Financial advisers are changing their systems and procedures
to protect clients and their own firms from the rising incidence of
cybersecurity breaches. Advisers are taking such steps as verifying money
requests, being more careful about passwords, banning client data from laptops
and conducting annual cybersecurity audits to make sure they are protected from
Heron Financial Group has taken the aforementioned steps,
and now its executives are working to make their customer relationship
management system more secure. They also are looking to buy cybersecurity
insurance, which increasingly is being offered by the same firms that provide
advisers with errors and omissions policies.
In two instances this year, someone took over a client's
personal e-mail account, tracked emails from Heron Financial Group and then sent
e-mails appearing to be from the client asking for funds to be wired. The
firm's staff recognized something was off in the language of the e-mail and
called the clients, foiling the fraud.
In fact, cybersecurity has become a top business issue for
many financial advisers as attacks against financial service firms are becoming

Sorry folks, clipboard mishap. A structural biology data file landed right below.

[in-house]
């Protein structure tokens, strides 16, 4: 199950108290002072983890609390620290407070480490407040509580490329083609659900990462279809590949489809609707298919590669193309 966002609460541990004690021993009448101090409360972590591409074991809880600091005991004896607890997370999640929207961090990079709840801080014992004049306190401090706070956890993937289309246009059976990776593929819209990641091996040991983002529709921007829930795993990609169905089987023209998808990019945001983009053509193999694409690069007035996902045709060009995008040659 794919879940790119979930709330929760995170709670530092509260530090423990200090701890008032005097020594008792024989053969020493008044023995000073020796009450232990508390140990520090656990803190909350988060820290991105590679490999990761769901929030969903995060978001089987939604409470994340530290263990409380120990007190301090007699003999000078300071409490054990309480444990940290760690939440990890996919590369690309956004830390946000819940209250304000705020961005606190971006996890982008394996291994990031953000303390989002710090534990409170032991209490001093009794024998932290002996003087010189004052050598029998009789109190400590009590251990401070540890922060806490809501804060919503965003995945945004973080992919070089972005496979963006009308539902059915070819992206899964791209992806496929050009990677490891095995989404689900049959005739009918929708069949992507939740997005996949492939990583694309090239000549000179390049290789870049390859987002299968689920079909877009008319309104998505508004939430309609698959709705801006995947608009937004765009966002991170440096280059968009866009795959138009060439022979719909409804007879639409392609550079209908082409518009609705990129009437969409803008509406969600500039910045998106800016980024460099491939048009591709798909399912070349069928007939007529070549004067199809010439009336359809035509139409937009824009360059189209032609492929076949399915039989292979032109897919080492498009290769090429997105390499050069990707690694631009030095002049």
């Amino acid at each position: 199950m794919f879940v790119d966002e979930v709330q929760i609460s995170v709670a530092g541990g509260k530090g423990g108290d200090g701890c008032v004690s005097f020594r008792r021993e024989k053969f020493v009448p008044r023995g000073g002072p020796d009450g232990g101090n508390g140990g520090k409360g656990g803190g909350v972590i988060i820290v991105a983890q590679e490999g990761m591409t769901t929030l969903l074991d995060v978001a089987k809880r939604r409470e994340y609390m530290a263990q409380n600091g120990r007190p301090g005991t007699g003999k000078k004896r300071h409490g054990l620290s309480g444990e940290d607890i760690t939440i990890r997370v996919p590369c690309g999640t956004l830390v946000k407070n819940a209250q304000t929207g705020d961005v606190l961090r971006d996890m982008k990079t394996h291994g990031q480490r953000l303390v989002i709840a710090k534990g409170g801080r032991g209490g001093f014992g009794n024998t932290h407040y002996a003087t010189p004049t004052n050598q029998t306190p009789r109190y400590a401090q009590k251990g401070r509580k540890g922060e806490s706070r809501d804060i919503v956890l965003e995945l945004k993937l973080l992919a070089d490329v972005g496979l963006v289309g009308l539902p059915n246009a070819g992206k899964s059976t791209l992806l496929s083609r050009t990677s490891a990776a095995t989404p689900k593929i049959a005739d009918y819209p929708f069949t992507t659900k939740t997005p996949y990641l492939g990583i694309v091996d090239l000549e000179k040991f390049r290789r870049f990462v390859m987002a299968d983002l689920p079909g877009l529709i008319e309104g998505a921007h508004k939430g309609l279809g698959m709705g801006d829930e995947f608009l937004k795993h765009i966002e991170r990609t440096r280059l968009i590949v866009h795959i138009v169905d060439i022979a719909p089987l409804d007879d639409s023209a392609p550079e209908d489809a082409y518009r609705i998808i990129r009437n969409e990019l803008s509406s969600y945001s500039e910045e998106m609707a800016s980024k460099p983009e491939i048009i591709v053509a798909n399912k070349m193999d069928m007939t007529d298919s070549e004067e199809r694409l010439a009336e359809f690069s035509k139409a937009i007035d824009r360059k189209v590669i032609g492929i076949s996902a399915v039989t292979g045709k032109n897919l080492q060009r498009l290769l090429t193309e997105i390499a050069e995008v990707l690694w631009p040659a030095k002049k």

more frequent and widespread. The Securities and Exchange Commission even
stepped in four months ago issuing a detailed list of questions it
may ask advisory firms when they are examined.
Compliance professionals are getting the message.
Three-quarters of financial compliance professionals listed cybersecurity as
one of the firm's top issues in 2014, according to a recent survey by
the Investment Adviser Association, ACA Compliance Group and Old Mutual Asset
Management. Only 14% feared cybersecurity issues in 2013.
Many firms are still in the early stages of putting together
programs to judge their risks and crafting the appropriate protocols to detect,
respond and recover from cyber threats. Many advisers have had threats or heard
about increasing problems this year and are being more vigilant about
implementing the policies and procedures they already had in place to protect
It's important that advisers educate all their employees
about cybersecurity procedures because the firm is only as safe as its weakest
link, he said.
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